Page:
Reprinted with permission from ProPublica
T. Denny Sanford, the richest man in South Dakota and a major donor to children's charities, was being investigated for possible possession of child pornography, according to four people familiar with the probe.
Investigators with the South Dakota attorney general's Division of Criminal Investigation obtained a search warrant as part of the probe, according to two of the people, who spoke on the condition of anonymity. They said the case was referred to the Department of Justice for further investigation.
Sanford has not been charged with any crime. It's not clear what evidence, if any, investigators used to obtain the search warrant or what they collected from the search. It's also not clear how the investigation may have progressed since federal authorities received the referral or if it is still ongoing.
Sanford's lawyer did not respond to requests for comment, but on Friday night he told the Argus Leader, a South Dakota newspaper, “Although we know very little about any state or federal inquiry relating to Mr. Sanford, we do know those authorities responsible for investigating allegations obviously did not find information or evidence that supported or resulted in any criminal charges."
Sanford controls First Premier Bank, a major issuer of high-interest credit cards for people who have poor credit. Worth an estimated $1.6 billion, he is a major donor to the state's political figures, including its U.S. senators and state-level officials, and a prolific supporter of children's organizations and other charitable causes, including a major hospital system based in South Dakota that bears his name.
Sanford has close ties to top state and federal political figures, including Sen. John Thune, whose wife has worked for a Sanford-affiliated organization, and the state's former attorney general and senate majority leader, both of whom now work for Sanford.
He was recently named one of the country's top 10 philanthropists in 2019, clocking in just behind Bill and Melinda Gates. He also donates the Children's Home Society of South Dakota, which serves young victims of violence and abuse, and children's hospitals. Academic and research institutions across the country are named after him.
The South Dakota attorney general's chief of staff, Timothy Bormann, said the office's policy is to neither confirm nor deny the existence or details of any criminal investigation.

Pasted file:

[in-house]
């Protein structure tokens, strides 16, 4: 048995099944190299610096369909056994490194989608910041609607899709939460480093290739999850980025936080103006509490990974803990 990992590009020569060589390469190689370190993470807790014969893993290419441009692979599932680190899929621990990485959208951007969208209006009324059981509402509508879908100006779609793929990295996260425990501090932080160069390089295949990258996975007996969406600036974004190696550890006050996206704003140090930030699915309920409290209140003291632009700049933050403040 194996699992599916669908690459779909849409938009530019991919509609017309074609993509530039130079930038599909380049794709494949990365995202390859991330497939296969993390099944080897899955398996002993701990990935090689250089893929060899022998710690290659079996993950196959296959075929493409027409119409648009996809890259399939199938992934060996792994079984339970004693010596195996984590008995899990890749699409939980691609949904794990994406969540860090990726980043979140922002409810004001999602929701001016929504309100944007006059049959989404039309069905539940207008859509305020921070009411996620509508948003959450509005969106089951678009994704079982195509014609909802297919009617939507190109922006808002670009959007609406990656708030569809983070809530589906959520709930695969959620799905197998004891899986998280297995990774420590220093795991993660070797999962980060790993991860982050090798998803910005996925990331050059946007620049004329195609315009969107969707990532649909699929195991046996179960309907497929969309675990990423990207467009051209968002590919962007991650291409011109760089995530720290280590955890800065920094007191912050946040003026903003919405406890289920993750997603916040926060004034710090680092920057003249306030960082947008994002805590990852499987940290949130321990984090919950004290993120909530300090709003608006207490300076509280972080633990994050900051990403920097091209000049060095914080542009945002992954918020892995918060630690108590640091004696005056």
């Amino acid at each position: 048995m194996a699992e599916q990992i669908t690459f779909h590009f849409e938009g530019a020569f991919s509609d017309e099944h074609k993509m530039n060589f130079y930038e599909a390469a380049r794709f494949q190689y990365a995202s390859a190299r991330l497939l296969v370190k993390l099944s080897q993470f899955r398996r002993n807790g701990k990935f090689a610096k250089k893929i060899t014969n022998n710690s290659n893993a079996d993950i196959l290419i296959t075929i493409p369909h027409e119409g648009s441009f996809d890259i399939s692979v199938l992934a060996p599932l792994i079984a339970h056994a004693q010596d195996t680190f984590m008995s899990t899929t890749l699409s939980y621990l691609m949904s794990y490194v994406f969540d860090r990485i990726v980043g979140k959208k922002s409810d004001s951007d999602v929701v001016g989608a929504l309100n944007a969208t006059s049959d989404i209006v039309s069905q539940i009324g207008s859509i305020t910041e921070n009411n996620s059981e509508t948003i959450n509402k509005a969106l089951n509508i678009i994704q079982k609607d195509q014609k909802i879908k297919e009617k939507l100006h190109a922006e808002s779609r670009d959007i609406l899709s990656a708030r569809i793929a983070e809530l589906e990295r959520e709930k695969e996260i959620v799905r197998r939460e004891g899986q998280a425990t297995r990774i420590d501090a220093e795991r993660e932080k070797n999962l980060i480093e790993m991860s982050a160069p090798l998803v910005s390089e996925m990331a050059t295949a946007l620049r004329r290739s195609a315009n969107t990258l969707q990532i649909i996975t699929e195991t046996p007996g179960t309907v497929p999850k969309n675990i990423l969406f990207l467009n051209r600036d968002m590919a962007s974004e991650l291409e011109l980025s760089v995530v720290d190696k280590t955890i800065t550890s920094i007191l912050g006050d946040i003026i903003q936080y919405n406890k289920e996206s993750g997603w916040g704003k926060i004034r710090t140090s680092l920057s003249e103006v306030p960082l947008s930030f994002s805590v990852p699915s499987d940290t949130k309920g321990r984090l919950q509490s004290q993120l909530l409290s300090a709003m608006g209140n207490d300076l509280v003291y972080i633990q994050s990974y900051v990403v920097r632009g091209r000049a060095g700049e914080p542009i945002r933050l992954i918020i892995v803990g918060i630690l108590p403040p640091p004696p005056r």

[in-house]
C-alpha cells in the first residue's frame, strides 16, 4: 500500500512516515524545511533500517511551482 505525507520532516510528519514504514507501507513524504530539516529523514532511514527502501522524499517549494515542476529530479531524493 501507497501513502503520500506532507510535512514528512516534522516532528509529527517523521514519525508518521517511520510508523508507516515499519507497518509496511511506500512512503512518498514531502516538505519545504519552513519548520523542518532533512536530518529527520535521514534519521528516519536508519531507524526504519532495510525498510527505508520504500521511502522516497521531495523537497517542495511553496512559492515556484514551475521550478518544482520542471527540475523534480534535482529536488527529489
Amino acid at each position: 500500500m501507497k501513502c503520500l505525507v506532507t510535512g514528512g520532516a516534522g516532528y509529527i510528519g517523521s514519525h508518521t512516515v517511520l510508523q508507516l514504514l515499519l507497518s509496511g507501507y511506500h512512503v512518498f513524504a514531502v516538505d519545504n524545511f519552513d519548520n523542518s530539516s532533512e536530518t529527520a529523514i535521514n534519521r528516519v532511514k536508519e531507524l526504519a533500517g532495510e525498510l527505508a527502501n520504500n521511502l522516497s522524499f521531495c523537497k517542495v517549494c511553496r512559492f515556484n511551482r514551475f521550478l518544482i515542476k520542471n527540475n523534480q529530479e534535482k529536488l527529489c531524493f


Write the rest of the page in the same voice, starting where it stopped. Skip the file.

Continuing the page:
A Justice Department spokesman did not immediately respond to questions from ProPublica.
Sanford is being represented by Marty Jackley, a former attorney general and U.S. attorney in South Dakota. As part of an unsuccessful primary campaign for governor, Jackley highlighted his role as U.S. attorney in creating a stand-alone Internet Crimes Against Children Task Force in the state. As attorney general, he co-chaired a national campaign to rescue children from sexual exploitation.
Sanford is a towering presence in South Dakota's largest city, Sioux Falls, sometimes jokingly called Sanford Falls. The 12,000-seat indoors sports and events arena bears his name, as do several of the largest buildings in town. Outside the castle-like Sanford Children's Hospital, a statue named “For the Love of Children" depicts Sanford kneeling beside two small boys and a girl. Another statue, “Chasing Dreams," at the Sanford Sports Complex portrays children running toward him with basketballs.
“My primary bent, in terms of philanthropy, is directed at small children, to give them the opportunity to realize a full life," he told the Argus Leader in 2004.
Websites for Sanford organizations show the billionaire frequently interacting with kids involved in his charitable programs, visiting a small girl in a hospital bed, smiling at drawings with a schoolchild sitting in his lap, and passing out candy canes to a group of kids. A newsletter for the Children's Home Society of South Dakota, which received a record $55 million from Sanford in 2019, featured an illustration of him drawn by a child in appreciation of his support.
According to his foundation biography, Sanford has given almost $1 billion to Sanford Health, the nation's largest rural nonprofit health care system, including a $400 million gift in 2007 that was called the largest contribution ever to an American health care organization. After a $12.5 million gift this month from Sanford, the University of South Dakota's law school named itself after Sanford's friend and lawyer, David Knudson, the former state Senate majority leader.
Sanford has close ties to state and federal elected officials. He has spent more than $425,000 on political contributions, according to databases that track election spending, mostly to Republican causes and candidates including small sums to Donald Trump.
Affiliates of the health system have employed Kimberley Thune, the wife of the second-ranking Republican in the Senate, according to John Thune's financial disclosures. Thune's office didn't respond to requests for comment, and a woman who picked up Kimberley Thune's cellphone hung up on a ProPublica reporter.
Thune also lobbied for the health system, then called Sioux Valley Hospitals, after an unsuccessful Senate bid in 2002, according to disclosure records. Thune, whose campaigns have received at least $8,000 in donations from Sanford, has lauded the billionaire from the Senate floor, calling him “a giving man with a passion for making a difference in the lives around him."
Sanford splits his time between homes in Sioux Falls, San Diego, Scottsdale, Arizona, and Vail, Colorado. In a 2007 Forbes profile that Sanford cooperated with, executives described him as a colorful boss, gathering his employees in his Phoenix winter home, cooking them breakfast in his underwear, and taking them out for bike rides and nights out dancing. His golf shoes are inscribed with his nickname, WOLT, which stands for World's Oldest Living Teenager.
Doris Burke contributed reporting.